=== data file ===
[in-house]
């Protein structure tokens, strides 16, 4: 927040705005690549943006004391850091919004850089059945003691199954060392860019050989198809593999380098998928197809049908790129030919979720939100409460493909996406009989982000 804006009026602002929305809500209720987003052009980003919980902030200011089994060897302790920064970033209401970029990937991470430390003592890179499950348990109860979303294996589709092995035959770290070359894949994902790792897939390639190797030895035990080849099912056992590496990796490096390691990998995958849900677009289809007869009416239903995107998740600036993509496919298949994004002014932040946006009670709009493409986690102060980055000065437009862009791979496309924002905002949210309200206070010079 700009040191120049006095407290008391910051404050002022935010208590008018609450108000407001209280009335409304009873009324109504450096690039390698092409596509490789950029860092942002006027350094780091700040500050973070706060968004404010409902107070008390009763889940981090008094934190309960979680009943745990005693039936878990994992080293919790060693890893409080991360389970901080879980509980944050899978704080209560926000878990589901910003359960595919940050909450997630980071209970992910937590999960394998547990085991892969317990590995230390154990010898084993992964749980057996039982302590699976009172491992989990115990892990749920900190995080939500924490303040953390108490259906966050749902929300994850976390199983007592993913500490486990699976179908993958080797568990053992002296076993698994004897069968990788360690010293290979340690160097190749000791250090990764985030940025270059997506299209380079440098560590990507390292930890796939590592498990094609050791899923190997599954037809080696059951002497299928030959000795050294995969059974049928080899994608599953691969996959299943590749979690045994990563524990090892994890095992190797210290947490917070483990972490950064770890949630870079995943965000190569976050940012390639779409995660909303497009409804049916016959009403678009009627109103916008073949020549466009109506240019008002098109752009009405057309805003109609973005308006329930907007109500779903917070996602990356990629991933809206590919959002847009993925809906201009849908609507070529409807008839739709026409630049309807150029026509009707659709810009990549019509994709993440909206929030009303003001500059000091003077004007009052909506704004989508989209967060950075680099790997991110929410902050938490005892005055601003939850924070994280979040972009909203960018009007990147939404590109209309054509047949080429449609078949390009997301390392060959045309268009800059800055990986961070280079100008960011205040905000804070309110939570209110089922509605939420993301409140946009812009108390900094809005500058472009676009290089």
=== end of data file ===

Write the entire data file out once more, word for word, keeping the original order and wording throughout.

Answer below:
[in-house]
């Protein structure tokens, strides 16, 4: 927040705005690549943006004391850091919004850089059945003691199954060392860019050989198809593999380098998928197809049908790129030919979720939100409460493909996406009989982000 804006009026602002929305809500209720987003052009980003919980902030200011089994060897302790920064970033209401970029990937991470430390003592890179499950348990109860979303294996589709092995035959770290070359894949994902790792897939390639190797030895035990080849099912056992590496990796490096390691990998995958849900677009289809007869009416239903995107998740600036993509496919298949994004002014932040946006009670709009493409986690102060980055000065437009862009791979496309924002905002949210309200206070010079 700009040191120049006095407290008391910051404050002022935010208590008018609450108000407001209280009335409304009873009324109504450096690039390698092409596509490789950029860092942002006027350094780091700040500050973070706060968004404010409902107070008390009763889940981090008094934190309960979680009943745990005693039936878990994992080293919790060693890893409080991360389970901080879980509980944050899978704080209560926000878990589901910003359960595919940050909450997630980071209970992910937590999960394998547990085991892969317990590995230390154990010898084993992964749980057996039982302590699976009172491992989990115990892990749920900190995080939500924490303040953390108490259906966050749902929300994850976390199983007592993913500490486990699976179908993958080797568990053992002296076993698994004897069968990788360690010293290979340690160097190749000791250090990764985030940025270059997506299209380079440098560590990507390292930890796939590592498990094609050791899923190997599954037809080696059951002497299928030959000795050294995969059974049928080899994608599953691969996959299943590749979690045994990563524990090892994890095992190797210290947490917070483990972490950064770890949630870079995943965000190569976050940012390639779409995660909303497009409804049916016959009403678009009627109103916008073949020549466009109506240019008002098109752009009405057309805003109609973005308006329930907007109500779903917070996602990356990629991933809206590919959002847009993925809906201009849908609507070529409807008839739709026409630049309807150029026509009707659709810009990549019509994709993440909206929030009303003001500059000091003077004007009052909506704004989508989209967060950075680099790997991110929410902050938490005892005055601003939850924070994280979040972009909203960018009007990147939404590109209309054509047949080429449609078949390009997301390392060959045309268009800059800055990986961070280079100008960011205040905000804070309110939570209110089922509605939420993301409140946009812009108390900094809005500058472009676009290089």